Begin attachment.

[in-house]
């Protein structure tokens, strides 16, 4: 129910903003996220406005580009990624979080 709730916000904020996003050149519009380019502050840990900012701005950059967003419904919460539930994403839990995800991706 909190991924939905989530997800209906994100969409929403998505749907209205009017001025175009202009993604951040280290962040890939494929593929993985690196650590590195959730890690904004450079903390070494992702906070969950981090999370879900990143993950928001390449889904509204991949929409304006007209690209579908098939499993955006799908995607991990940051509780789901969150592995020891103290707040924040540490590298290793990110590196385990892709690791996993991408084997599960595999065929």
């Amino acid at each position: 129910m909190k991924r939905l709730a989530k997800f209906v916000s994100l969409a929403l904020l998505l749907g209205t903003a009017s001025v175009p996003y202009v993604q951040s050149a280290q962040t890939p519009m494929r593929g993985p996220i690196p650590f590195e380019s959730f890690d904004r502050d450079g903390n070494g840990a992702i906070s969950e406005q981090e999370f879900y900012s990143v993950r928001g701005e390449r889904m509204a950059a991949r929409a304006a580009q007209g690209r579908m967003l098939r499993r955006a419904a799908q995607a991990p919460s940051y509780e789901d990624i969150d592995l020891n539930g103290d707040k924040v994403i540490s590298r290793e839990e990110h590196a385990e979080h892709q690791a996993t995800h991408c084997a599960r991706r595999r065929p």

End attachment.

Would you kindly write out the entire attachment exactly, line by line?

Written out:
[in-house]
């Protein structure tokens, strides 16, 4: 129910903003996220406005580009990624979080 709730916000904020996003050149519009380019502050840990900012701005950059967003419904919460539930994403839990995800991706 909190991924939905989530997800209906994100969409929403998505749907209205009017001025175009202009993604951040280290962040890939494929593929993985690196650590590195959730890690904004450079903390070494992702906070969950981090999370879900990143993950928001390449889904509204991949929409304006007209690209579908098939499993955006799908995607991990940051509780789901969150592995020891103290707040924040540490590298290793990110590196385990892709690791996993991408084997599960595999065929």
């Amino acid at each position: 129910m909190k991924r939905l709730a989530k997800f209906v916000s994100l969409a929403l904020l998505l749907g209205t903003a009017s001025v175009p996003y202009v993604q951040s050149a280290q962040t890939p519009m494929r593929g993985p996220i690196p650590f590195e380019s959730f890690d904004r502050d450079g903390n070494g840990a992702i906070s969950e406005q981090e999370f879900y900012s990143v993950r928001g701005e390449r889904m509204a950059a991949r929409a304006a580009q007209g690209r579908m967003l098939r499993r955006a419904a799908q995607a991990p919460s940051y509780e789901d990624i969150d592995l020891n539930g103290d707040k924040v994403i540490s590298r290793e839990e990110h590196a385990e979080h892709q690791a996993t995800h991408c084997a599960r991706r595999r065929p």